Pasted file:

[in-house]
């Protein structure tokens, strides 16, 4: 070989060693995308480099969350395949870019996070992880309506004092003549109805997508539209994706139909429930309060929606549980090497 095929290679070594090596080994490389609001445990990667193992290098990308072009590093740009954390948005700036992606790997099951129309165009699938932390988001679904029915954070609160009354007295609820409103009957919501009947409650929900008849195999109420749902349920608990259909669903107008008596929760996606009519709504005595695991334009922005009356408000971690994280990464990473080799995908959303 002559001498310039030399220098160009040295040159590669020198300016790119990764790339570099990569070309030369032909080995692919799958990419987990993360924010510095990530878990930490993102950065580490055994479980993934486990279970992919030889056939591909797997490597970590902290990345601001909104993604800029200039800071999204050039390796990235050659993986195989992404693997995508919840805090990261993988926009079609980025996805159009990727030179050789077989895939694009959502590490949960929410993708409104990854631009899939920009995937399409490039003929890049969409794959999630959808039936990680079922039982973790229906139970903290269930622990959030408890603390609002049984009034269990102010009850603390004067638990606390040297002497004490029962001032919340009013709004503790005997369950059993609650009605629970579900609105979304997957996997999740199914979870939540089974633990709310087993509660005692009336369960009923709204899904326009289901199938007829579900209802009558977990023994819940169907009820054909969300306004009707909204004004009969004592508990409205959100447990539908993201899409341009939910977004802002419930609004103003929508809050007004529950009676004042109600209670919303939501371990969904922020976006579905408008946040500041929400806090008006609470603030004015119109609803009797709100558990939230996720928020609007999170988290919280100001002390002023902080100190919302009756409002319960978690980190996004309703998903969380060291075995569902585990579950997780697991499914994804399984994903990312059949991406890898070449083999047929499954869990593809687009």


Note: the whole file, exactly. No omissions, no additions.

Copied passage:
[in-house]
């Protein structure tokens, strides 16, 4: 070989060693995308480099969350395949870019996070992880309506004092003549109805997508539209994706139909429930309060929606549980090497 095929290679070594090596080994490389609001445990990667193992290098990308072009590093740009954390948005700036992606790997099951129309165009699938932390988001679904029915954070609160009354007295609820409103009957919501009947409650929900008849195999109420749902349920608990259909669903107008008596929760996606009519709504005595695991334009922005009356408000971690994280990464990473080799995908959303 002559001498310039030399220098160009040295040159590669020198300016790119990764790339570099990569070309030369032909080995692919799958990419987990993360924010510095990530878990930490993102950065580490055994479980993934486990279970992919030889056939591909797997490597970590902290990345601001909104993604800029200039800071999204050039390796990235050659993986195989992404693997995508919840805090990261993988926009079609980025996805159009990727030179050789077989895939694009959502590490949960929410993708409104990854631009899939920009995937399409490039003929890049969409794959999630959808039936990680079922039982973790229906139970903290269930622990959030408890603390609002049984009034269990102010009850603390004067638990606390040297002497004490029962001032919340009013709004503790005997369950059993609650009605629970579900609105979304997957996997999740199914979870939540089974633990709310087993509660005692009336369960009923709204899904326009289901199938007829579900209802009558977990023994819940169907009820054909969300306004009707909204004004009969004592508990409205959100447990539908993201899409341009939910977004802002419930609004103003929508809050007004529950009676004042109600209670919303939501371990969904922020976006579905408008946040500041929400806090008006609470603030004015119109609803009797709100558990939230996720928020609007999170988290919280100001002390002023902080100190919302009756409002319960978690980190996004309703998903969380060291075995569902585990579950997780697991499914994804399984994903990312059949991406890898070449083999047929499954869990593809687009």